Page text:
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Gas


— Good Thinking

'Dry water' could be used to store carbon dioxide

You know, I’m pretty sure I remember a Far Side cartoon or something, where someone was selling powdered water – “Just add water!” Well, dry water isn’t quite the same thing. It’s 95 percent liquid water, but that water takes the form of tiny droplets each encased in a tiny globe of silica. The resultant substance is dry and granular. It first came to light in 1968, and was used in cosmetics. More recently, a University of Liverpool research team has been looking into other potential uses for the substance. They have found several, but most interesting is its ability to store gases such as carbon dioxide. Read More
— Science

Light-activated membrane acts like a traffic signal for gas

Colored lights have been controlling the flow of motorists since the first traffic light was installed in 1868 in London. Now scientists have developed a membrane that uses colored light to control the flow of gas. The membrane blocks gas from flowing through it when one color of light is shined on its surface, and permits gas to flow through when another color of light is used. The technology could be useful in research applications and controlled drug delivery as well as industrial processing tanks that require the ability to turn the flow of gas on and off safely. Read More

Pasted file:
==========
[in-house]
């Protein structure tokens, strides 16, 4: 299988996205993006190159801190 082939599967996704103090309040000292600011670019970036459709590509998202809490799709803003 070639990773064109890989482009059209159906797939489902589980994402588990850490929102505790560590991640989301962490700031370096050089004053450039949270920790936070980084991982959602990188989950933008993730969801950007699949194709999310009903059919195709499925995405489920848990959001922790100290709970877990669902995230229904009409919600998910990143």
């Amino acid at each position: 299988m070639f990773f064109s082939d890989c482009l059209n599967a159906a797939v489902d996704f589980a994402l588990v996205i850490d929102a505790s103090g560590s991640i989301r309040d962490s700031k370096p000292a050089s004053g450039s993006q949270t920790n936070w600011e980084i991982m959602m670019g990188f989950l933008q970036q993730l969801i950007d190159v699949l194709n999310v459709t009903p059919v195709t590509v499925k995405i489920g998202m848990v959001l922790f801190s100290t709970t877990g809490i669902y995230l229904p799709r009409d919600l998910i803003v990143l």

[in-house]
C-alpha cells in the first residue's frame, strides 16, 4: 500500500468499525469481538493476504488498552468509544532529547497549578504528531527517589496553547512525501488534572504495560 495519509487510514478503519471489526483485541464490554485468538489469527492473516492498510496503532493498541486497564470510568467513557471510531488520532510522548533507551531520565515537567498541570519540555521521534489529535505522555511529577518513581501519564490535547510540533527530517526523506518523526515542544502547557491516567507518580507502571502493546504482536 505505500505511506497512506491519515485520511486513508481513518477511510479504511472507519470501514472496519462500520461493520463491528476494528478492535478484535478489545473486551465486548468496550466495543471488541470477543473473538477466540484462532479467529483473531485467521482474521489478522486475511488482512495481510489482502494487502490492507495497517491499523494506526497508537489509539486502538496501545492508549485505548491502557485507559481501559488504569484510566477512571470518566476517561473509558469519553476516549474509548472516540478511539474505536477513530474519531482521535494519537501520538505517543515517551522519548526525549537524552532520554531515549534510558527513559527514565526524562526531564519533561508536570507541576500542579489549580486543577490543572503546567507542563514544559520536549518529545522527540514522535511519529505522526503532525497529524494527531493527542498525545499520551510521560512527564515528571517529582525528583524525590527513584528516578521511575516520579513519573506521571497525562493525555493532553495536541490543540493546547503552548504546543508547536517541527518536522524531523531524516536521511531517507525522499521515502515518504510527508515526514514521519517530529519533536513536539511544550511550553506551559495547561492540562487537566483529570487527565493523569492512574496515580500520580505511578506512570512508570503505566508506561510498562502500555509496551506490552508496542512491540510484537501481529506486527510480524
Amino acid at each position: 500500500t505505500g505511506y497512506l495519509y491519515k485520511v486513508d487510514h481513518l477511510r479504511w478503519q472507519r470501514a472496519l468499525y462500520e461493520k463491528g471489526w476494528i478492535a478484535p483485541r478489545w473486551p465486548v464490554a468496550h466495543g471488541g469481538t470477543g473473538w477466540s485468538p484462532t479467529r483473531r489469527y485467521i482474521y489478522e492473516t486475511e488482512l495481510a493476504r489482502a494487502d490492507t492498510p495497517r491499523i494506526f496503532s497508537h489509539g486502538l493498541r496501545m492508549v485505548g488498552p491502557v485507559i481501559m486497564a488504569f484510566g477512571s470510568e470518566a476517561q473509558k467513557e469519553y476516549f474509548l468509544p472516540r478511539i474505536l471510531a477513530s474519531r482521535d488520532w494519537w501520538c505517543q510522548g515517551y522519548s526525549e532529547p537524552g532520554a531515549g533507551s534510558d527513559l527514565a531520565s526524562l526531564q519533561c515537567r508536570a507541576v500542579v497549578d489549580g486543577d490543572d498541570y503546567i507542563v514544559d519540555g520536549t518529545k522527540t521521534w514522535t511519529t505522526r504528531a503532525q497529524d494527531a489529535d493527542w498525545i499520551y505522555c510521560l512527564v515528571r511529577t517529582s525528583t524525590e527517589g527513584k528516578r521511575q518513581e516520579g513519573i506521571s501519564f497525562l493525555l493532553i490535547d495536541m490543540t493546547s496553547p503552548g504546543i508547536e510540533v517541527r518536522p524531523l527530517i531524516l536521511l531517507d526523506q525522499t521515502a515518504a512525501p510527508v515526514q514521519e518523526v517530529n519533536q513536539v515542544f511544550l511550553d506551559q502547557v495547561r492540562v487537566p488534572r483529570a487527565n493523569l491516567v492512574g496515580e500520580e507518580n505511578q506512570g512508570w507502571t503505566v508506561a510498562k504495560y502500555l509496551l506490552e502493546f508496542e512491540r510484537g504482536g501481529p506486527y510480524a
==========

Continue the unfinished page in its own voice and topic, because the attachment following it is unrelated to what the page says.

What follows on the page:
— Automotive

Jaguar's Gas Turbine Electric Vehicle Project wins funding

The UK government-backed Technology Strategy Board recently announced the recipients of carbon reduction technology research project funding which sees a consortium made up of Jaguar Land Rover, SR Drives and led by Bladon Jets taking a GBP 1,103,392 (about US$1,790,000) slice of the multi-million GB-pound cake to develop "the world’s first commercially viable - and environmentally friendly - gas turbine generator designed specifically for automotive applications." Read More
— Outdoors

Never again run out of gas with see-through bottle

From everyone who’s ever run out of gas half-way through an important barbecue – thank you. From every forklift operator who’s paid extra for keeping a truck driver waiting when the gas ran out during loading/unloading – thank you. And the list goes on. Thank you to Composite for the company's new see-through gas bottle that shows exactly how much gas is left and when it needs replacing or refilling - it's a godsend for every red-faced backyard cook and warehouse worker. Read More
— Automotive

EBDI ethanol engines surpass gasoline engine efficiency

Automotive technology specialist Ricardo has revealed the development of technology that optimizes ethanol-fuelled engines to a level of performance that exceeds gasoline engine efficiency and approaches levels previously reached only by diesel engines. The technology, called Ethanol Boosted Direct Injection (EBDI), takes full advantage of ethanol’s best properties – higher octane and higher heat of vaporization – to create a renewable fuel scenario that is independent of the cost of oil. Read More
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